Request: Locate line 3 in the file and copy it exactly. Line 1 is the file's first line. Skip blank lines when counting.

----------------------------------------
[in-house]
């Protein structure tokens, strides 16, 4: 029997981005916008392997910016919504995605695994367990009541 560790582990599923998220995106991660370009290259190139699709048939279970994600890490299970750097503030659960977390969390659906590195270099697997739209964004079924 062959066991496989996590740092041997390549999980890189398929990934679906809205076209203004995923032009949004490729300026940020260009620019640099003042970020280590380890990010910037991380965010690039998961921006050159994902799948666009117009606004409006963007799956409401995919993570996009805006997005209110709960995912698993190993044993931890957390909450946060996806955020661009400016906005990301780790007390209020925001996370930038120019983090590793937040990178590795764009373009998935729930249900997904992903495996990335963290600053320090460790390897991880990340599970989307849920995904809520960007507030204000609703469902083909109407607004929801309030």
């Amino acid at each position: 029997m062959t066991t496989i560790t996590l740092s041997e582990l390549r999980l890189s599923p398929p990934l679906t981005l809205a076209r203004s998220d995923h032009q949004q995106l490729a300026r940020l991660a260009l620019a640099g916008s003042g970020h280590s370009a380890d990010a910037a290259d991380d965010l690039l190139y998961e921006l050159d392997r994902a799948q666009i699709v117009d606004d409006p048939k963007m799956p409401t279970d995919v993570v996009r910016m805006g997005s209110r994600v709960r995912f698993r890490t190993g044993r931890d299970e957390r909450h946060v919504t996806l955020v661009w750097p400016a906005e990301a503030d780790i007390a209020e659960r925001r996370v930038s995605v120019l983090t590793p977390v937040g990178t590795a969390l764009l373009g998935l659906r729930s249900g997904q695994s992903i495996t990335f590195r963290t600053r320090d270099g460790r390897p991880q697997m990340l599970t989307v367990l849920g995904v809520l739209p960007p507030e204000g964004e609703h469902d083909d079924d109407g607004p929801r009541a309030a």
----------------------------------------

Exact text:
């Amino acid at each position: 029997m062959t066991t496989i560790t996590l740092s041997e582990l390549r999980l890189s599923p398929p990934l679906t981005l809205a076209r203004s998220d995923h032009q949004q995106l490729a300026r940020l991660a260009l620019a640099g916008s003042g970020h280590s370009a380890d990010a910037a290259d991380d965010l690039l190139y998961e921006l050159d392997r994902a799948q666009i699709v117009d606004d409006p048939k963007m799956p409401t279970d995919v993570v996009r910016m805006g997005s209110r994600v709960r995912f698993r890490t190993g044993r931890d299970e957390r909450h946060v919504t996806l955020v661009w750097p400016a906005e990301a503030d780790i007390a209020e659960r925001r996370v930038s995605v120019l983090t590793p977390v937040g990178t590795a969390l764009l373009g998935l659906r729930s249900g997904q695994s992903i495996t990335f590195r963290t600053r320090d270099g460790r390897p991880q697997m990340l599970t989307v367990l849920g995904v809520l739209p960007p507030e204000g964004e609703h469902d083909d079924d109407g607004p929801r009541a309030a």